"It is assumed then that existing conditions and inequalities obtain from the operation of the laws of trade. Nothing could be further from the fact. They are the results of barbaric custom, of class domination and legislation, and are upheld by no natural law of trade or natural law of any kind yet discovered; and the wrongs of which the landless laborer so justly complains are wrongs inflicted and sustained by statutes regarding the tenure of land which have no basis in reason, and will be found to be destitute of any justification in the science of morals." - Joshua K. Ingalls
"In doing away with interest, the cause of inequality in material circumstances will be done away with; the frightful scene of overfed luxury and of helpless destitution that now shocks us will disappear." - John Beverley Robinson
"But nearly all the positive legislation, that has ever been had in this country, either on the part of the general or state governments, touching men's right to labor, or their right to the fruits of their labor, or their rights of contract . . . nearly all has been merely an attempt to substitute arbitrary for natural laws; to abolish men's natural rights of labor, property, and contract, and in their place establish monopolies and privileges; to create extremes in both wealth and poverty . . . ." - Lysander Spooner
"There are two ways, and only two, of effecting the distribution of wealth. One is to let it distribute itself in a free market in accordance with the natural operation of economic law; the other is to distribute it arbitrarily in accordance with statute law. One is Anarchism; the other is State Socialism. The latter, in its worst and most probably form, is the exploitation of labor by officialdom, and at its best is a regime of spiritless equality secured at the expense of liberty and progress; the former is a regime of liberty and progress, with as close an approximation to equality as is compatible therewith. And this is all the equality that we ought to have. A greater equality than is compatible with liberty is undesirable. The moment we invade liberty to secure equality we enter upon a road which knows no stopping-place short of the annihilation of all that is best in the human race. If absolute equality is the ideal; if no man must have the slightest advantage over another,—then the man who achieves greater results through superiority of muscle or skill or brain must not be allowed to enjoy them. All that he produces in excess of that which the weakest and stupidest produce must be taken from him and distributed among his fellows. The economic rent, not of land only, but of strength and skill and intellect and superiority of every kind, must be confiscated. And a beautiful world it would be when absolute equality had been thus achieved! Who would live in it? Certainly no freeman." - Benjamin R. Tucker
"The most arduous labor under our mixed economics is usually the poorest paid, while often the light and trivial, and even the hurtful, is frequently rewarded with a fabulous income.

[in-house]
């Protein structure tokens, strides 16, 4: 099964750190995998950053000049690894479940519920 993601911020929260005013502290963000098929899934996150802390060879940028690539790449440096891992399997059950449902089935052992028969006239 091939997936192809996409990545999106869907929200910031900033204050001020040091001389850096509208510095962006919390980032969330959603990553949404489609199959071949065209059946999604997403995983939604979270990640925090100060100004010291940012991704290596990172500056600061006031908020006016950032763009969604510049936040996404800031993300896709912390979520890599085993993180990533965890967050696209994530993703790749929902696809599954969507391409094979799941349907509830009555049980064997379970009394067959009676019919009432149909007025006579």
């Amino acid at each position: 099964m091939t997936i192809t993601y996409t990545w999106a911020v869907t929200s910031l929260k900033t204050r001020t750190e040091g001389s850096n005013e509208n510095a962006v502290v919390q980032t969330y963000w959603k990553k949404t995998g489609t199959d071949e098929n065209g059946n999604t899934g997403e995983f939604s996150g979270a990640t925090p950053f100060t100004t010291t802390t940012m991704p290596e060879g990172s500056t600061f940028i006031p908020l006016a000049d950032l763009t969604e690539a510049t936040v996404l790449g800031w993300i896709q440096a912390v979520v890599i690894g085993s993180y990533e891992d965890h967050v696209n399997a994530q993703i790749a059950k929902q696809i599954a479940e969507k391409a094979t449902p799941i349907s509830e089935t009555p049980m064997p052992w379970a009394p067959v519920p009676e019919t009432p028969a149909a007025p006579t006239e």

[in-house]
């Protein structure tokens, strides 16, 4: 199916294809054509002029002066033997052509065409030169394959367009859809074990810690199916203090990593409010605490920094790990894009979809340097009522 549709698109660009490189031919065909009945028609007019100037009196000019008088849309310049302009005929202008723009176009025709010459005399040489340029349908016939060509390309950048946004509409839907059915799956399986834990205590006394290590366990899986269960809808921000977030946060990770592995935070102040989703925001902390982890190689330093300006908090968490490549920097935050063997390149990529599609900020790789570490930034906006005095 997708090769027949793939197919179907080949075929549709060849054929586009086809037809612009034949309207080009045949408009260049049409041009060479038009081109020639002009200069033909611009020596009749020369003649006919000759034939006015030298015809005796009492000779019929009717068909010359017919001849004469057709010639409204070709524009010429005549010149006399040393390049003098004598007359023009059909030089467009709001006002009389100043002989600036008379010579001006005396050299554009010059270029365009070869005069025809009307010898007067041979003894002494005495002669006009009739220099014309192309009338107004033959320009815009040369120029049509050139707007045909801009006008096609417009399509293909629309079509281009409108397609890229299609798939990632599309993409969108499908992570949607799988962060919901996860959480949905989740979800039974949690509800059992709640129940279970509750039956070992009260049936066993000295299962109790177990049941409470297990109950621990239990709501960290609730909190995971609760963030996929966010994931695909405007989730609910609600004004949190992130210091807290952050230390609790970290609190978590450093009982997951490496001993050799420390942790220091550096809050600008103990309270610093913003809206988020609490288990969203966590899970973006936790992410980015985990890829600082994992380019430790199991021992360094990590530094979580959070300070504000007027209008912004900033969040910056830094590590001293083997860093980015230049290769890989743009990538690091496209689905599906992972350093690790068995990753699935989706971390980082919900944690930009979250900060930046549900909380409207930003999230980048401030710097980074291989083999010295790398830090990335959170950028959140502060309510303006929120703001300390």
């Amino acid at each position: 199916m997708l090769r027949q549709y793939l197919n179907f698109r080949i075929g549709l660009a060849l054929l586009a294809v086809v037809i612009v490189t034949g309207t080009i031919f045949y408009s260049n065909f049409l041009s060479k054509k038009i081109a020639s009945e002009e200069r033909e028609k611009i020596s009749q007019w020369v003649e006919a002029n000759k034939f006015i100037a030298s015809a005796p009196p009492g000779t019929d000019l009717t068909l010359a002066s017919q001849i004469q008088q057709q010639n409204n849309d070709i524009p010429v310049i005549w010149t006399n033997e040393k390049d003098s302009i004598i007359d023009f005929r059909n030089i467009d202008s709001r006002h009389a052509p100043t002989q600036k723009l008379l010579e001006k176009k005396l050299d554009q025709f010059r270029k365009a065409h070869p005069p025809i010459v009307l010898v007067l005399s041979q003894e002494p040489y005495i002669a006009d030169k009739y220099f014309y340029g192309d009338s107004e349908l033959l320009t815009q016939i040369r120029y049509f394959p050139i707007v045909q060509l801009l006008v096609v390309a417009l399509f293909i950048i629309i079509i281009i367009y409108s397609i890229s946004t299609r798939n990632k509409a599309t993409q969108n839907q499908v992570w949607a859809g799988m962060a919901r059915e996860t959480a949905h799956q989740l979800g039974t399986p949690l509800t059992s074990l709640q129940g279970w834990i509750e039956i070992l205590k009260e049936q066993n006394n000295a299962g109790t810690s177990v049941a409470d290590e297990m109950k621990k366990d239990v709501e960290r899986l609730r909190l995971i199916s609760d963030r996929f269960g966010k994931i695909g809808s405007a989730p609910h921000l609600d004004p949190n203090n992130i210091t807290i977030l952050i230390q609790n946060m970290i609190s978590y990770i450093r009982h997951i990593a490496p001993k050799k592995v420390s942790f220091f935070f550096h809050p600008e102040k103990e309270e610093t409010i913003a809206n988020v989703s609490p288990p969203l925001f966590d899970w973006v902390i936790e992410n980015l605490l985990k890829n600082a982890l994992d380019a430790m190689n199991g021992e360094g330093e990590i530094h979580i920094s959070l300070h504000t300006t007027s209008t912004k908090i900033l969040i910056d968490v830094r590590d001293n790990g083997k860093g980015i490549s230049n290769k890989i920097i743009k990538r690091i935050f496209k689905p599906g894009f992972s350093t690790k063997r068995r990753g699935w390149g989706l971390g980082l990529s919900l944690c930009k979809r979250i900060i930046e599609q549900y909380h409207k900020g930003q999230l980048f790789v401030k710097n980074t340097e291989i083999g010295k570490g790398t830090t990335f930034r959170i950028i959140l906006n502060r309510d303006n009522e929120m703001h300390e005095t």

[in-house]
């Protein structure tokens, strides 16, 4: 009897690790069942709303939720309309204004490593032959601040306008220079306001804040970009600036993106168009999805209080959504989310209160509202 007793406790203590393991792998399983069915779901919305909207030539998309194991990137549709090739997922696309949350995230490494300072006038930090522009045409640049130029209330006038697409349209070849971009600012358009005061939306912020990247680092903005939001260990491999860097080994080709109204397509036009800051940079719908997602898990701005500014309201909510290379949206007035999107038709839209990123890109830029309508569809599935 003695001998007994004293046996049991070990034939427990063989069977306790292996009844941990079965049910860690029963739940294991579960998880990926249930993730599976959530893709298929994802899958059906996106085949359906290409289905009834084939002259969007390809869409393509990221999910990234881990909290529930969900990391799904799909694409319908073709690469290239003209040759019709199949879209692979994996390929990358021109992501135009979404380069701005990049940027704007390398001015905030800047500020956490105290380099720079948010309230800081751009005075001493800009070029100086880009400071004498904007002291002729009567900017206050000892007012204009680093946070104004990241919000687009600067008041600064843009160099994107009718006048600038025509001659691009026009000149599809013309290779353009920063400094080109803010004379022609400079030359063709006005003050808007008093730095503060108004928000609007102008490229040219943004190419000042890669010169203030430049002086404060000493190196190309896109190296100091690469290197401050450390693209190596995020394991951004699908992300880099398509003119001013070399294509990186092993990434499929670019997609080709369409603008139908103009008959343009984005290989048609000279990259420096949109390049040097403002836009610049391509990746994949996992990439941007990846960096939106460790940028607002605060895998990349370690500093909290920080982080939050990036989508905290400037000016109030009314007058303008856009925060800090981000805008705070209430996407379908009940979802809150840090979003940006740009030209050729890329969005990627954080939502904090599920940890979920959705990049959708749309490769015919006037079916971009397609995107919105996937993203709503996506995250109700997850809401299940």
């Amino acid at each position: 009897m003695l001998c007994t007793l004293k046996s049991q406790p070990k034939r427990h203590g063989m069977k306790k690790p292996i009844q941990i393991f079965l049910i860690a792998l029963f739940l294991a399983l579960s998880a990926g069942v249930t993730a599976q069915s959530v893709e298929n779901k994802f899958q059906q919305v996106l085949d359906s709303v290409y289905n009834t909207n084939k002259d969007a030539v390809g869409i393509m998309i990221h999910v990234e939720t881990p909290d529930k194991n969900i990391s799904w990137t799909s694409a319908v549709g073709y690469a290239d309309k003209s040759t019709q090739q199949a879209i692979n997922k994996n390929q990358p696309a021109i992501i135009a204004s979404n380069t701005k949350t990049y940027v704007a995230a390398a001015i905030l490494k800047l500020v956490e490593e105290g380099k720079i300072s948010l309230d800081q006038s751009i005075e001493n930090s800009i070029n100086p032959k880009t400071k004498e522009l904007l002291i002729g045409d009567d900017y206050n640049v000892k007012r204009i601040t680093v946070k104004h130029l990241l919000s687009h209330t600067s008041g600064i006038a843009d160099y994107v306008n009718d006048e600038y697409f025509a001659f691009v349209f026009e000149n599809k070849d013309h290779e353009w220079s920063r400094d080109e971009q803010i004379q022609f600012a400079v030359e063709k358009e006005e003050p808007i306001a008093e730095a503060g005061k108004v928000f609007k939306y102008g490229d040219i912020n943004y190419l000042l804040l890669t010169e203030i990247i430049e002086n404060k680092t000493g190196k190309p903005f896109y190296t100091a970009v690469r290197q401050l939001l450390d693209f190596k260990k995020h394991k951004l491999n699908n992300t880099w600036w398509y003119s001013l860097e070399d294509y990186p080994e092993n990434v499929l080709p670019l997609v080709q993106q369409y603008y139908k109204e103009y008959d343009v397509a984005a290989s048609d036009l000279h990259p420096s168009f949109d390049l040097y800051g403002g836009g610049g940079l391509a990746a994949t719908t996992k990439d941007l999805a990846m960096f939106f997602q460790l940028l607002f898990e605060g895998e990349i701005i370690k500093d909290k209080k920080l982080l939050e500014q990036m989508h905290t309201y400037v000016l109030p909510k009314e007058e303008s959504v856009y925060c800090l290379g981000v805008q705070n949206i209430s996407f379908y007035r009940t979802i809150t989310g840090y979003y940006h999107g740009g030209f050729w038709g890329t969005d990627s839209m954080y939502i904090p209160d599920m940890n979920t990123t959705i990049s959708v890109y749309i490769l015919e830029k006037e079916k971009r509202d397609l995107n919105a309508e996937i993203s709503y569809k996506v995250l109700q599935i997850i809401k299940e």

"The only qualification ever associated with the universal admission of these statements is, that all have equal opportunity, and that since some work up from poverty to wealth, and take the great prizes in the business lottery or race, all can do so, and if any fail, it is their own fault! Economists do not attempt to deny the inequalities of present division. They merely explain in a superficial way how the inequality comes about, without reference to the fundamental cause, or even suggesting ay change in the system which produces it, unless it be to apply a little more of the same thing—special legislation and class rule." - Joshua K. Ingalls
"Under free conditions there would be nothing to prevent every man from engaging in the occupation for which he was best fitted. So that, guided by self interest, nearly everyone would sooner or later find himself engaged in the most congenial occupation. This would inevitably result in a great increase in the standard of ability in every occupation. Men who are to-day considered as possessing extraordinary ability, would find themselves but little in advance of the rank and file of men in their vocations. The eminent success achieved by some men to-day is largely due to the fact that they are the right men in the right place. When all artificial restrictions are removed, selfishness will impel every man to find the right place for himself. So, while free competition may not produce absolute equality of ability, it will tend to reduce to a minimum the inequalities of wages received by men of different kinds of ability. Thus the economic rent of intellect, like the economic rent of land, would have a perpetual tendency to decrease under freedom, and for the same reason, namely, each individual would be put to his highest use, thus reducing the inequality between them." - Francis D. Tandy